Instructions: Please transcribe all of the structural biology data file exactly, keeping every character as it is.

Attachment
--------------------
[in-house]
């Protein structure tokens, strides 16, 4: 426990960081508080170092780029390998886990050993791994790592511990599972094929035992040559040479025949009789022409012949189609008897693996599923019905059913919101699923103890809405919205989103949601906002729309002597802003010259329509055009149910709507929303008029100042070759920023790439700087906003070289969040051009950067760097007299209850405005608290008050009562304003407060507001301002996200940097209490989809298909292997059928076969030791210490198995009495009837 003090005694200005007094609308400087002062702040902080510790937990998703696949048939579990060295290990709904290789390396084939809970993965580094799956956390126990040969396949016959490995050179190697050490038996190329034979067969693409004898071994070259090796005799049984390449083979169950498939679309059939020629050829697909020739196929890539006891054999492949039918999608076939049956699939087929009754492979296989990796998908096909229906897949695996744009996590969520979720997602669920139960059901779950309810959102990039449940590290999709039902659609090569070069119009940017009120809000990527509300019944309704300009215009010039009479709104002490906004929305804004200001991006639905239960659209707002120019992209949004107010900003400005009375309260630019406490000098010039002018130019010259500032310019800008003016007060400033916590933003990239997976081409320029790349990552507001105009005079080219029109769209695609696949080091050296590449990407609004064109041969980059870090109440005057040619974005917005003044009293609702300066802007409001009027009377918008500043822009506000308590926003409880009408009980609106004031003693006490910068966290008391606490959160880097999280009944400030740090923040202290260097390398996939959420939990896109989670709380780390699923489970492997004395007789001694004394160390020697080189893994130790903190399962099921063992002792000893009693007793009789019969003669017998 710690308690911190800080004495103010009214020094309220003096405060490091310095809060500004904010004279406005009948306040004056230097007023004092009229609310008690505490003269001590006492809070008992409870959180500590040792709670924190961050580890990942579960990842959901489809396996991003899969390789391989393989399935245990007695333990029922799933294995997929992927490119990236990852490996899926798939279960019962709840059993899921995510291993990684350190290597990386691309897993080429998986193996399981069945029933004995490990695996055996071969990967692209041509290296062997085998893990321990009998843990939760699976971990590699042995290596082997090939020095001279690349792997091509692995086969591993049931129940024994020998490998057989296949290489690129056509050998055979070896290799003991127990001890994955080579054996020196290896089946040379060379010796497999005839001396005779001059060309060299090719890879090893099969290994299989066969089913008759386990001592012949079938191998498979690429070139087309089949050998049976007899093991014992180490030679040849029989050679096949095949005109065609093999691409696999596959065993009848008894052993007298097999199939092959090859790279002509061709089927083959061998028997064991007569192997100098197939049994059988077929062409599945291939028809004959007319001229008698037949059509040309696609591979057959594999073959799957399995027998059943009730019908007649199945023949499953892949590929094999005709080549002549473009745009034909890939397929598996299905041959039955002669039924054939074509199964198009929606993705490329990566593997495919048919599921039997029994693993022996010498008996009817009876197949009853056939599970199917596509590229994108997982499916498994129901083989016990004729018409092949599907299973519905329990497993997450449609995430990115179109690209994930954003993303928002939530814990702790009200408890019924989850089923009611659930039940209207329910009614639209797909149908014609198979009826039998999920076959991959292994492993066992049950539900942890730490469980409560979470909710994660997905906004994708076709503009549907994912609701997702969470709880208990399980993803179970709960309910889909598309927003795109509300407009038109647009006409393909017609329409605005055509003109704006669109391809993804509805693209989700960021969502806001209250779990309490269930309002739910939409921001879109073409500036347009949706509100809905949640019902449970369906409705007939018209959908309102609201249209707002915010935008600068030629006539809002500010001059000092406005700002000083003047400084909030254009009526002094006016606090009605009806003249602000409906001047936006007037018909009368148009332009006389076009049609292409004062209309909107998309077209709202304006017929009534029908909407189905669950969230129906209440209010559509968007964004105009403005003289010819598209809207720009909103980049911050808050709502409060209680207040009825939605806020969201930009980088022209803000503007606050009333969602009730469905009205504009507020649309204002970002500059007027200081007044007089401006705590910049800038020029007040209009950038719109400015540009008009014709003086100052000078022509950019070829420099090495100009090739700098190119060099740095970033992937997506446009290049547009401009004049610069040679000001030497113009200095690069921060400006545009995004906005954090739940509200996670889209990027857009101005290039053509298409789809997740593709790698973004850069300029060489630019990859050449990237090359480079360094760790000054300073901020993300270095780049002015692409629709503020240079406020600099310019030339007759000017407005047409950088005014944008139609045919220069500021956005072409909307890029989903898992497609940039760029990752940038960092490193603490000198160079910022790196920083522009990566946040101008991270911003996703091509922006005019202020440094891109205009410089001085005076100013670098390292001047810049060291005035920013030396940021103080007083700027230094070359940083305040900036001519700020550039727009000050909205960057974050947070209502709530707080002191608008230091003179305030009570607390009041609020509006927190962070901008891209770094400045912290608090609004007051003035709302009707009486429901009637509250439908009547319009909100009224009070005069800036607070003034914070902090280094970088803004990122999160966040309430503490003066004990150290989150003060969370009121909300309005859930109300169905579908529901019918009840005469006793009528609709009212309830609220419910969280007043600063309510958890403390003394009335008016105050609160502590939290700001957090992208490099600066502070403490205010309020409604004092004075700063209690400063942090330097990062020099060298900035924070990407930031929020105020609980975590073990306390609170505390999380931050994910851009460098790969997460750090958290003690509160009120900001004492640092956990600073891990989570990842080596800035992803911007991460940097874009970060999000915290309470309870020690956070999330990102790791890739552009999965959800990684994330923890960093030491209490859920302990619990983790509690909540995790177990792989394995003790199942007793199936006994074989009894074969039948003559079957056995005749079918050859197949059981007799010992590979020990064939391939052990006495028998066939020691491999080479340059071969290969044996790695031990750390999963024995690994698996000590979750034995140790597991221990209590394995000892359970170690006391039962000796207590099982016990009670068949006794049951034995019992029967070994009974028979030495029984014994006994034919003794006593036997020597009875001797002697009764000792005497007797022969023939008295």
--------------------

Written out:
[in-house]
């Protein structure tokens, strides 16, 4: 426990960081508080170092780029390998886990050993791994790592511990599972094929035992040559040479025949009789022409012949189609008897693996599923019905059913919101699923103890809405919205989103949601906002729309002597802003010259329509055009149910709507929303008029100042070759920023790439700087906003070289969040051009950067760097007299209850405005608290008050009562304003407060507001301002996200940097209490989809298909292997059928076969030791210490198995009495009837 003090005694200005007094609308400087002062702040902080510790937990998703696949048939579990060295290990709904290789390396084939809970993965580094799956956390126990040969396949016959490995050179190697050490038996190329034979067969693409004898071994070259090796005799049984390449083979169950498939679309059939020629050829697909020739196929890539006891054999492949039918999608076939049956699939087929009754492979296989990796998908096909229906897949695996744009996590969520979720997602669920139960059901779950309810959102990039449940590290999709039902659609090569070069119009940017009120809000990527509300019944309704300009215009010039009479709104002490906004929305804004200001991006639905239960659209707002120019992209949004107010900003400005009375309260630019406490000098010039002018130019010259500032310019800008003016007060400033916590933003990239997976081409320029790349990552507001105009005079080219029109769209695609696949080091050296590449990407609004064109041969980059870090109440005057040619974005917005003044009293609702300066802007409001009027009377918008500043822009506000308590926003409880009408009980609106004031003693006490910068966290008391606490959160880097999280009944400030740090923040202290260097390398996939959420939990896109989670709380780390699923489970492997004395007789001694004394160390020697080189893994130790903190399962099921063992002792000893009693007793009789019969003669017998 710690308690911190800080004495103010009214020094309220003096405060490091310095809060500004904010004279406005009948306040004056230097007023004092009229609310008690505490003269001590006492809070008992409870959180500590040792709670924190961050580890990942579960990842959901489809396996991003899969390789391989393989399935245990007695333990029922799933294995997929992927490119990236990852490996899926798939279960019962709840059993899921995510291993990684350190290597990386691309897993080429998986193996399981069945029933004995490990695996055996071969990967692209041509290296062997085998893990321990009998843990939760699976971990590699042995290596082997090939020095001279690349792997091509692995086969591993049931129940024994020998490998057989296949290489690129056509050998055979070896290799003991127990001890994955080579054996020196290896089946040379060379010796497999005839001396005779001059060309060299090719890879090893099969290994299989066969089913008759386990001592012949079938191998498979690429070139087309089949050998049976007899093991014992180490030679040849029989050679096949095949005109065609093999691409696999596959065993009848008894052993007298097999199939092959090859790279002509061709089927083959061998028997064991007569192997100098197939049994059988077929062409599945291939028809004959007319001229008698037949059509040309696609591979057959594999073959799957399995027998059943009730019908007649199945023949499953892949590929094999005709080549002549473009745009034909890939397929598996299905041959039955002669039924054939074509199964198009929606993705490329990566593997495919048919599921039997029994693993022996010498008996009817009876197949009853056939599970199917596509590229994108997982499916498994129901083989016990004729018409092949599907299973519905329990497993997450449609995430990115179109690209994930954003993303928002939530814990702790009200408890019924989850089923009611659930039940209207329910009614639209797909149908014609198979009826039998999920076959991959292994492993066992049950539900942890730490469980409560979470909710994660997905906004994708076709503009549907994912609701997702969470709880208990399980993803179970709960309910889909598309927003795109509300407009038109647009006409393909017609329409605005055509003109704006669109391809993804509805693209989700960021969502806001209250779990309490269930309002739910939409921001879109073409500036347009949706509100809905949640019902449970369906409705007939018209959908309102609201249209707002915010935008600068030629006539809002500010001059000092406005700002000083003047400084909030254009009526002094006016606090009605009806003249602000409906001047936006007037018909009368148009332009006389076009049609292409004062209309909107998309077209709202304006017929009534029908909407189905669950969230129906209440209010559509968007964004105009403005003289010819598209809207720009909103980049911050808050709502409060209680207040009825939605806020969201930009980088022209803000503007606050009333969602009730469905009205504009507020649309204002970002500059007027200081007044007089401006705590910049800038020029007040209009950038719109400015540009008009014709003086100052000078022509950019070829420099090495100009090739700098190119060099740095970033992937997506446009290049547009401009004049610069040679000001030497113009200095690069921060400006545009995004906005954090739940509200996670889209990027857009101005290039053509298409789809997740593709790698973004850069300029060489630019990859050449990237090359480079360094760790000054300073901020993300270095780049002015692409629709503020240079406020600099310019030339007759000017407005047409950088005014944008139609045919220069500021956005072409909307890029989903898992497609940039760029990752940038960092490193603490000198160079910022790196920083522009990566946040101008991270911003996703091509922006005019202020440094891109205009410089001085005076100013670098390292001047810049060291005035920013030396940021103080007083700027230094070359940083305040900036001519700020550039727009000050909205960057974050947070209502709530707080002191608008230091003179305030009570607390009041609020509006927190962070901008891209770094400045912290608090609004007051003035709302009707009486429901009637509250439908009547319009909100009224009070005069800036607070003034914070902090280094970088803004990122999160966040309430503490003066004990150290989150003060969370009121909300309005859930109300169905579908529901019918009840005469006793009528609709009212309830609220419910969280007043600063309510958890403390003394009335008016105050609160502590939290700001957090992208490099600066502070403490205010309020409604004092004075700063209690400063942090330097990062020099060298900035924070990407930031929020105020609980975590073990306390609170505390999380931050994910851009460098790969997460750090958290003690509160009120900001004492640092956990600073891990989570990842080596800035992803911007991460940097874009970060999000915290309470309870020690956070999330990102790791890739552009999965959800990684994330923890960093030491209490859920302990619990983790509690909540995790177990792989394995003790199942007793199936006994074989009894074969039948003559079957056995005749079918050859197949059981007799010992590979020990064939391939052990006495028998066939020691491999080479340059071969290969044996790695031990750390999963024995690994698996000590979750034995140790597991221990209590394995000892359970170690006391039962000796207590099982016990009670068949006794049951034995019992029967070994009974028979030495029984014994006994034919003794006593036997020597009875001797002697009764000792005497007797022969023939008295």